11. You certainly are making good use of being inside with your cold and the snow. Finding plants that work well in your garden is so rewarding. Looking forward to your order arriving.

  12. Hello Sue, it looks like many temperate country bloggers are not true yet with winter. I have learned to wait for the spring flowers too, through these blogposts, because we don't see those plants here. I love the snowdrops and crocus the most, because i have already seen them in person. In your garden, i am wondering if you will be removing all those dry leaves and stems before you plant again. If that is so, then there's a lot of work going on after the winter season, i thought only a big work is there after Fall.

  13. I just took a walk around our snow/ice covered yard...nothing...yet! Ir is supposed to be above freezing the rest of this week. I'm ready to see big changes here! I enjoyed seeing the layout of your yard in the first post picture...beautiful!

  14. Hi Sue! Our snow is melting, too!! Means Spring is truly just round the corner!! Always fun to see what's happening over " your way!"

  15. Hi anyone who subscribed to follow up comments. We had someone call looking for our daughter, and asking us to confirm information she had apparently found somewhere. She did have her cell number so said she was going to call her on that, after finding out this is not really her number. I ended up talking to people on Facebook about it, and someone local said to call the police. I did that, and a nice young officer came and took the report. He said it was probably someone looking for someone to scam. Our daughter did not answer the call from this caller, because she did not know who it was. I had called her right away to warn her, but the caller beat me to her. I'm glad she didn't answer it, but she would have been careful, anyway, because she had to get a different debit card last week. Someone had used it, or tried to use it for something out of our state. Anyway, I ended up not getting to do what I had planned to do this evening, which was visit blogs. Maybe I'll get to do that tomorrow night. Don't forget about Wildflower Wednesday!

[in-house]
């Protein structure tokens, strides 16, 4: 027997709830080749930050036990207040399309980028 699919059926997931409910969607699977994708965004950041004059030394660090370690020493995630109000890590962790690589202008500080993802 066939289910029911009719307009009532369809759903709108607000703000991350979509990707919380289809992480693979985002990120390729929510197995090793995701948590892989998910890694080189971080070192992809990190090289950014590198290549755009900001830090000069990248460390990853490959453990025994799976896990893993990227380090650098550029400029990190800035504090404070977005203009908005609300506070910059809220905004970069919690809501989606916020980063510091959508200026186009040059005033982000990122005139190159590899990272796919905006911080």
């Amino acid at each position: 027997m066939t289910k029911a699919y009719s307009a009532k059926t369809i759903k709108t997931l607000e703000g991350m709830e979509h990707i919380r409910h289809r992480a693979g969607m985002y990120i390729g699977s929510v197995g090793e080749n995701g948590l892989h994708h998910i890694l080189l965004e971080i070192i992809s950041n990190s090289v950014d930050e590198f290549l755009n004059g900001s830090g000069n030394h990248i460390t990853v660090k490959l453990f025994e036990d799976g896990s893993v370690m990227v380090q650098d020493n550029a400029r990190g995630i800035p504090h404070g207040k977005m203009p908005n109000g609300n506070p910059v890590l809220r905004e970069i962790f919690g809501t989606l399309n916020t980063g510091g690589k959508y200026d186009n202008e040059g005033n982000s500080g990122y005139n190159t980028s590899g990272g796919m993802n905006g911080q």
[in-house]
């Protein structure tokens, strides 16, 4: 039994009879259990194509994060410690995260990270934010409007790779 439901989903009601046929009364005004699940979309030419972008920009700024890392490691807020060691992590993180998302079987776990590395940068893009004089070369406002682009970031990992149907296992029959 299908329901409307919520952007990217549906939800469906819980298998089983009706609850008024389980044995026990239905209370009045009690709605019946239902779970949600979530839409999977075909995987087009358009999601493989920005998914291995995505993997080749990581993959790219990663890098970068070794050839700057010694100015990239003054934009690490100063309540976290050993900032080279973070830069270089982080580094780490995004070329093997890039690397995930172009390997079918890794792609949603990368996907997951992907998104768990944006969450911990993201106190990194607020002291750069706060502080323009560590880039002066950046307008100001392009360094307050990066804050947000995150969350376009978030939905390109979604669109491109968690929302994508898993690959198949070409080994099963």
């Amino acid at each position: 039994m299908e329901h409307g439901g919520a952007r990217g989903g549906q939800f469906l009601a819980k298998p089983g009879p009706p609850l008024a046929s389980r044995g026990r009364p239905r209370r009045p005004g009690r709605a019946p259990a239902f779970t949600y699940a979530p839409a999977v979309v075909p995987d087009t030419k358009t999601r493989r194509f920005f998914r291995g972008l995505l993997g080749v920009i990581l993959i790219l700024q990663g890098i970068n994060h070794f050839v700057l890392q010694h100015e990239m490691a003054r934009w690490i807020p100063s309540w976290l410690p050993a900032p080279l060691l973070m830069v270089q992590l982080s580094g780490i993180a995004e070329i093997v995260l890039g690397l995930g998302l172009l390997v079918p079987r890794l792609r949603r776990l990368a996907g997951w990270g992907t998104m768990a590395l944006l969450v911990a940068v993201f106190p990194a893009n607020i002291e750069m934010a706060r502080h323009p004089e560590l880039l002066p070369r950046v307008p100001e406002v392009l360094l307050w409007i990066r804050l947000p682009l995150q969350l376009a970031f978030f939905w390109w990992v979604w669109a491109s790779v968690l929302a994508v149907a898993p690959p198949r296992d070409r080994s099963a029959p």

16. Spring is definitely just around the corner. Spring has always been my favorite season of the year. It’s a time of optimism, new beginnings, activity, and time outside with my friends and family.

  17. Lots of buds and blooms even with the snow!
    Have a wonderful day!
    Lea's Menagerie

  18. Sounds like you have big plans to add lots again this year Sue.

  19. Sue, we could be on opposite corners of the same street - things about the same here, yet so very far away. I say you're about 10 days ahead of me - just little bits of Hellebores, but not much else, obviously the natives in our gardens know what's happening and are staying well below the ground until it is well and truly spring.

  20. Hi Sue, you have so many plants popping up, so good to see them! I hope you are feeling better. Spring will be here soon and by the looks of your garden, it's already arrived. Love the hellebores, too.

  21. Spring is really ready to bust open for you~I love the pasque flower and found pussytoes growing in the woodlands near us. I wanted to order from Prairie Moon, but it's too hot when they ship for plants to survive planting in my Zone 7 garden. I may order for the fall though...we can plant then. Happiest of WW and may the snow melt and spring arrive. gail

  22. I like the sound of your garden plans Sue. Spring certainly looks like it's about to burst all over in your garden. It always amazes me to see little green things peeking out of the snow in your photos.

  23. Hi Sue, so interesting and such fun to see the bones of your garden. I think I like winter gardens almost as much as spring and summer ones. We can see the texture and stuff. Grasses are wonderful in the landscape. Mine don't look like much now, but soon, oh, they will be quite grand. Happy Spring.~~Dee

  24. I hope you are feeling better soon! Hopefully the small signs of the upcoming spring will cheer you up.